Supreme Court: Generic drugmaker may sue over brand patent
■ The ultimate outcome could be that such drug manufacturers can introduce their products sooner.
By Alicia Gallegos — Posted April 30, 2012
The U.S. Supreme Court has ruled that a generic drugmaker may challenge a brand-name rival over the scope of its patent, providing a legal remedy for generic manufacturers that believe unfair patents are keeping them from the market.
The high court said April 17 that Caraco Pharmaceutical Laboratories Inc. has the right to sue Novo Nordisk Inc. USA over its patent description of the diabetes drug Prandin (repaglinide). Caraco said the “use code” describing the drug’s uses is overly broad and that the company wants to sell a generic version of the medication.
The ruling is a victory for generic competition and for patients in need of lower-cost drugs, said Ralph G. Neas, president and CEO of the Generic Pharmaceutical Assn.
“We commend the Supreme Court for preventing Novo Nordisk’s actions from becoming a playbook for all brands and costing consumers millions of dollars by delaying the introduction of affordable, lifesaving generic drugs,” Neas said in a statement.
Novo Nordisk said it was disappointed by the ruling. A company attorney said the opinion was narrowly construed and that the case’s merits will be decided by a lower court.
“It appears the Supreme Court has held only that Caraco may challenge the use code narrative for Novo Nordisk’s patented method of treating diabetes with repaglinide in combination with metformin,” said James Shehan, vice president and general counsel for Novo Nordisk. “Novo Nordisk’s use code narrative is, and has always been, correct, and we are confident that further proceedings will show Caraco’s challenge to the use code narrative is meritless.”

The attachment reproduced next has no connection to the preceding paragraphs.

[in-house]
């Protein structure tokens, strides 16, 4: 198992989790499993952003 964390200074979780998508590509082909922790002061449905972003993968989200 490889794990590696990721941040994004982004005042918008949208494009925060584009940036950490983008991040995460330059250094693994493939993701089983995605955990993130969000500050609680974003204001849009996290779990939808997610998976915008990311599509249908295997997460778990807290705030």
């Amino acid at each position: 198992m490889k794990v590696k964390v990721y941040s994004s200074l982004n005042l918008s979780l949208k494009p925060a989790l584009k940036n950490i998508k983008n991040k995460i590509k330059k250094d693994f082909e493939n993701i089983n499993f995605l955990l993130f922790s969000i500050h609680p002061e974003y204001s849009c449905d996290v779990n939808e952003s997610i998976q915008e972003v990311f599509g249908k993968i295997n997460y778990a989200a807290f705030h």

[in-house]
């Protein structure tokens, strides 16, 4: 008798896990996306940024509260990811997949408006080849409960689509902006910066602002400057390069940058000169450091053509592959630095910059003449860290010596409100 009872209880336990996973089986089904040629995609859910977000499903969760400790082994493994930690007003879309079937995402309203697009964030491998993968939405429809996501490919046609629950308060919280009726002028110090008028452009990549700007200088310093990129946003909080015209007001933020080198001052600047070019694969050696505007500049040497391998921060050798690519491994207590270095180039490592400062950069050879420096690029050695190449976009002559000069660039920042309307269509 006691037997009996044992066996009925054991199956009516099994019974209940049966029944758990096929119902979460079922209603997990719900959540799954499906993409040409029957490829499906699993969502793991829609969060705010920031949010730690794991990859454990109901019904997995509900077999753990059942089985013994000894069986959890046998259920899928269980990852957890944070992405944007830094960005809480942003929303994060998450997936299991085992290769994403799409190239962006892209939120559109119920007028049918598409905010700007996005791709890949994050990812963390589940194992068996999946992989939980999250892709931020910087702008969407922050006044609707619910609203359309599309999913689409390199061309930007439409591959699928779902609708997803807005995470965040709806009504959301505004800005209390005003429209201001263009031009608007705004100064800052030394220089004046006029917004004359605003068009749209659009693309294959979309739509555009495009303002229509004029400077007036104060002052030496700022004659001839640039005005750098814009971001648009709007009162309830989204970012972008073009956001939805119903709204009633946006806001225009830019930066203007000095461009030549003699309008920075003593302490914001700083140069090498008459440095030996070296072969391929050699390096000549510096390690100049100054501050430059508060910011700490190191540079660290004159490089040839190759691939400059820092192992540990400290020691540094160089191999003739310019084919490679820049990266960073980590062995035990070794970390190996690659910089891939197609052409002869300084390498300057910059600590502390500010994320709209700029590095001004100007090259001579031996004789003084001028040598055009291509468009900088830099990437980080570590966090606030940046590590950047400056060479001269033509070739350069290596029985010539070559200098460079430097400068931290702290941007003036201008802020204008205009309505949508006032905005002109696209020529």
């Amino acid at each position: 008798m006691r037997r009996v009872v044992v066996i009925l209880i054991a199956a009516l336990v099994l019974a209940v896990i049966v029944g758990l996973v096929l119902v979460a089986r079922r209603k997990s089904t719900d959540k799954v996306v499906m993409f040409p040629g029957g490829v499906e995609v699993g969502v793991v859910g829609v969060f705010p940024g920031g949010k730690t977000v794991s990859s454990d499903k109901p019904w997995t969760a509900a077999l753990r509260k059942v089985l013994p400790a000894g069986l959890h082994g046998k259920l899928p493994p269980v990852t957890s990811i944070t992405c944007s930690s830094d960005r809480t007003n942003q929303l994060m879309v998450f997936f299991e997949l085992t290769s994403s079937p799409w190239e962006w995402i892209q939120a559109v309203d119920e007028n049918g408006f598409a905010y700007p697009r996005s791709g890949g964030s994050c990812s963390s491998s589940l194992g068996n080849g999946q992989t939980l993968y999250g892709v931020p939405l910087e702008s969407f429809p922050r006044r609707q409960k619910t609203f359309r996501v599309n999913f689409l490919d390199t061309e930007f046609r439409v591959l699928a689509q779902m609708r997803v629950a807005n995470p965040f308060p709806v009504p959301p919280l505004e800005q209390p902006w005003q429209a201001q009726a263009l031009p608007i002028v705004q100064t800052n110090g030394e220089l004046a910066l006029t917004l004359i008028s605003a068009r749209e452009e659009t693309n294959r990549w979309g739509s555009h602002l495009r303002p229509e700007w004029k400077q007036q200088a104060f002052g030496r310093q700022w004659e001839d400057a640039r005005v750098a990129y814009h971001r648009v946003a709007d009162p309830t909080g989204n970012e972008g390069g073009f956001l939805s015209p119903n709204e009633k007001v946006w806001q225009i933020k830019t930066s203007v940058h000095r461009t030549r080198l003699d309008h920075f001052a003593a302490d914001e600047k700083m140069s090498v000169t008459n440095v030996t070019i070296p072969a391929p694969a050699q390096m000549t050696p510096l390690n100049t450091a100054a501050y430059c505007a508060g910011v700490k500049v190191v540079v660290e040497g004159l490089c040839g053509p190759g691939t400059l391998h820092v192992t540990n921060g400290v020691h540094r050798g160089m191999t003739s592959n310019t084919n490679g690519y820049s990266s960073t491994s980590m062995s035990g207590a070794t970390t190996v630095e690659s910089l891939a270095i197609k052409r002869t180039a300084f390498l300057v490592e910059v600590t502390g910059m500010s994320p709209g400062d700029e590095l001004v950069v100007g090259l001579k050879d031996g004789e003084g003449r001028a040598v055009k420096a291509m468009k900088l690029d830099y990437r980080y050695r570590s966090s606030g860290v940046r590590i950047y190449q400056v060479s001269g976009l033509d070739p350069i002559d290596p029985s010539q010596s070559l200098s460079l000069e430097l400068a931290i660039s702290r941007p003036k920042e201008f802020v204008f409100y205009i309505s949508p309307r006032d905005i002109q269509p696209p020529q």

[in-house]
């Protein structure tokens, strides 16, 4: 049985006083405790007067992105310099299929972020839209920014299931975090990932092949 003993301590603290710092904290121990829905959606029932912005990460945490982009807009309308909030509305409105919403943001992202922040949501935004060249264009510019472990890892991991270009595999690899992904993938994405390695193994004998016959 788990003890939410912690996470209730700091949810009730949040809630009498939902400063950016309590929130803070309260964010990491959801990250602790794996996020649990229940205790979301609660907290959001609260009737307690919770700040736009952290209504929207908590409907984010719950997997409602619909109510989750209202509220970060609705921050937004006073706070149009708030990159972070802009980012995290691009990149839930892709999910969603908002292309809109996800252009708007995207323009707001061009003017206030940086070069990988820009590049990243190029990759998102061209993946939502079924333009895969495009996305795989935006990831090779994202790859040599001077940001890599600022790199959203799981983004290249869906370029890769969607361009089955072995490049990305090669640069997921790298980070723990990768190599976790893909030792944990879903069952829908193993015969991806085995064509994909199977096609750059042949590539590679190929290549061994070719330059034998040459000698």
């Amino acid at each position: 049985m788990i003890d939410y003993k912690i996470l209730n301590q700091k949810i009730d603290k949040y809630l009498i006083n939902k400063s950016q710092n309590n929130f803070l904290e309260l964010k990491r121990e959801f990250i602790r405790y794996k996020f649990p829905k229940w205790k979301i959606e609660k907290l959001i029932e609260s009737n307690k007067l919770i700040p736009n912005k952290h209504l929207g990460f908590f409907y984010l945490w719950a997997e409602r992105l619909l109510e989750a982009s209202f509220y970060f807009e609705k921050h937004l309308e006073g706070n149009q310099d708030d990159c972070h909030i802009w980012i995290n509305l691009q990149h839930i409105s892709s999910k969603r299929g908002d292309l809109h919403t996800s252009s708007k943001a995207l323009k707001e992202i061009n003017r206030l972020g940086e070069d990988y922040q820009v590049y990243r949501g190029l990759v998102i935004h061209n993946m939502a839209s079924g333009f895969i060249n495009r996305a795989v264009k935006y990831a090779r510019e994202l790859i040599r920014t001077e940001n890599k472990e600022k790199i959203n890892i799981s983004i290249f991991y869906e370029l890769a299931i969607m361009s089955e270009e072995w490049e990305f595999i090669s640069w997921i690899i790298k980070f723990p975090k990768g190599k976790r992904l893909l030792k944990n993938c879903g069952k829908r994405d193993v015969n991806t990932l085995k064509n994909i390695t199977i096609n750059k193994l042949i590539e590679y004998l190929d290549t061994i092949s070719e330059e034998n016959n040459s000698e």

At this article’s deadline, messages left with Caraco had not been returned.
Caraco and Novo Nordisk’s patent disagreement started in 2010, when Caraco applied for Food and Drug Administration approval to sell repaglinide. Novo sued for patent infringement. The FDA said Caraco could not move forward because Caraco’s drug proposal overlapped with Novo’s patent scope. The patent covers only one of the drug’s three uses, while the summary of Novo’s “use code” covers all three uses, according to court documents.
To make Novo revise its patent description, Caraco filed a counterclaim against Novo. A federal court ruled in favor of Novo, saying Caraco did not have a statutory basis to assert its claim.
In a unanimous decision, the Supreme Court reversed the ruling. Justices said Congress intended generic drugmakers to have a remedy when such use code disagreements arise.
“The [law] contemplates that one patented use will not foreclose marketing a generic drug for other unpatented ones,” the high court said. “A generic manufacturer may employ the counterclaim provision to force correction of a use code that inaccurately describes the brand’s patent as covering a particular method of using a drug.”
At this article’s deadline, no dates had been set for a lower court to consider the case.